The World Unseen
In 1950’s South Africa, free-spirited Amina has broken all the rules of her own conventional Indian community, and the new apartheid-led government, by running a cafe with Jacob her “coloured” business partner. When she meets Miriam, a young wife and mother, their unexpected attraction pushes Miriam to question the rules that bind her. When Amina helps Miriam’s sister-in-law to hide from the police, a chain of events is set in motion that changes both women forever.
The World Unseen transports us to a vibrant, colourful world, a world that divides white from black and women from men, but one that might just allow an unexpected love to survive. Now a major motion picture from award-winning director Shamim Sarif.
Winner of the Betty Trask Award and the Pendleton May First Novel Award
It is an impressive debut. Sarif’s story brings together the descriptive power of the novelist with the screenwriter’s mastery of dialogue
I read The World Unseen at a gulp, so entrancing is it’s style, so complete it’s tale of love and betrayal, and so accurate it’s depiction of the physical, social and political scene…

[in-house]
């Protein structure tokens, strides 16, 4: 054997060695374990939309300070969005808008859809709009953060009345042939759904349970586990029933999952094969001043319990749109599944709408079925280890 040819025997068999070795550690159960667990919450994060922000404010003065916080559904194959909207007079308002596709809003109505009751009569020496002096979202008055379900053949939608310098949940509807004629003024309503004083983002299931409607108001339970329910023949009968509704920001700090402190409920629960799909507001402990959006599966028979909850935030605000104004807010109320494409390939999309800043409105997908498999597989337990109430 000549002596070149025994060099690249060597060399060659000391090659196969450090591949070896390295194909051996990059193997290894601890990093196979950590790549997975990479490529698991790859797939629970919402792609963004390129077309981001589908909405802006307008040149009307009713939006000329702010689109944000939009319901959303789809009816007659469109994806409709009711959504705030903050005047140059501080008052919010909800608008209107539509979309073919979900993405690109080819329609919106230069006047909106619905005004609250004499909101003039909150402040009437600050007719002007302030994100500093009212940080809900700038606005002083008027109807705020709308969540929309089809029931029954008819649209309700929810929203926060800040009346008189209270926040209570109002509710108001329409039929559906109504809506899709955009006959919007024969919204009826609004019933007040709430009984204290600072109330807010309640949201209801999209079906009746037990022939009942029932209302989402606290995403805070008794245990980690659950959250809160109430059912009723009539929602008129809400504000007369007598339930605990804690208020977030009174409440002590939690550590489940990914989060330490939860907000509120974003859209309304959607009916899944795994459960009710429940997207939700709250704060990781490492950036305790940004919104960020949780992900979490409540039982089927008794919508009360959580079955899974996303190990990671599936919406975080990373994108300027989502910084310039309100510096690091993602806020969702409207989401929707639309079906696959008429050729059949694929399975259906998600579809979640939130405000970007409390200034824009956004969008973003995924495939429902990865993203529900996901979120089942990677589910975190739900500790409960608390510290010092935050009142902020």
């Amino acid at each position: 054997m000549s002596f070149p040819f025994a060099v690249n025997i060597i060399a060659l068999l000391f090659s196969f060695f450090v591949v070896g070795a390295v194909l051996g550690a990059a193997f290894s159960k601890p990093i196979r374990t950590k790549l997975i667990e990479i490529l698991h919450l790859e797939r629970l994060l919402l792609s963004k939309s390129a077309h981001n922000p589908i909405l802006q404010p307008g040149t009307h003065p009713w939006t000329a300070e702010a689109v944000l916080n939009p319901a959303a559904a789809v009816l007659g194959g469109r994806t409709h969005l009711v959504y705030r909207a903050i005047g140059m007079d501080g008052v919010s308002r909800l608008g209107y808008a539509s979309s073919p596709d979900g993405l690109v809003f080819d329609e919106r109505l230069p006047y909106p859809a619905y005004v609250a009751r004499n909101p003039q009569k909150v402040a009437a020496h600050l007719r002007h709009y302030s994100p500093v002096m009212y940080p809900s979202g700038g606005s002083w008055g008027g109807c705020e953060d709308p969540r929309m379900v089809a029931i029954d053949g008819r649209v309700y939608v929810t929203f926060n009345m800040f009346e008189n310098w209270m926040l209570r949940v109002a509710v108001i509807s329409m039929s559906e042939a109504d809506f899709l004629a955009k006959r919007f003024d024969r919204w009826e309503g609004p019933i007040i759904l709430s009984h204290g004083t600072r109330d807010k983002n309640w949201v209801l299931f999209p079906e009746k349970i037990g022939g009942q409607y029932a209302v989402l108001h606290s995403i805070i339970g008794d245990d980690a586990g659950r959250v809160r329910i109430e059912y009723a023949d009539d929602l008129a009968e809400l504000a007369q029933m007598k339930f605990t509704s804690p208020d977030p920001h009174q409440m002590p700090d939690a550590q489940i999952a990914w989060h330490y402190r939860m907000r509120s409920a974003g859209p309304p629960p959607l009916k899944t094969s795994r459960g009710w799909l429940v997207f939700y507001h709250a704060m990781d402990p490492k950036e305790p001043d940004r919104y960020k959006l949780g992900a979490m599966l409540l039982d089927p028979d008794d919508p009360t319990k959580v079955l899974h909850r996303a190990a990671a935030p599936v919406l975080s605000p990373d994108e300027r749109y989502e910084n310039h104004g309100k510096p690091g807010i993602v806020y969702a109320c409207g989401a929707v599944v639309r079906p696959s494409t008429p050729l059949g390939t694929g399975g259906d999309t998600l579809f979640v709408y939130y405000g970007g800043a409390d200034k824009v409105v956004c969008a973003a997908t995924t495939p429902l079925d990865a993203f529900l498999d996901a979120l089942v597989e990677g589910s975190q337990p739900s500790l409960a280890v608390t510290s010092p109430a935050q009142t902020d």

Johannesburg Star – Book of the Week
A really wonderful book. Sarif’s writing is delicate and confident and the characters are real and very believable.
Maggie O’Farrell, author, ‘After You’d Gone’ and ‘My Lover’s Lover’
The characters shine with the beauty of Sarif’s deceptively skilful prose which keeps your eyes skating along the narrative in sheer enjoyment. I read this book in two long sittings, unable to put it down.
Sarif’s elegant and understated debut eschews emotional fireworks, and offers an unusual insight into early apartheid… a novel that lives up to its title
The Times – Play
In the tradition of Vikram Seth, Sarif throws down a literary gauntlet that very few writers will be able to pick and return with any conviction.
Highly original… this is a stylishly written work. Sarif is near faultless…
If you only read one novel for the rest of the year, make it this one. Sarif is a new writer who deserves to win prizes.
One of the most promising of a new generation of British writers…Sarif’s debut is confident, original and jam-packed with insight’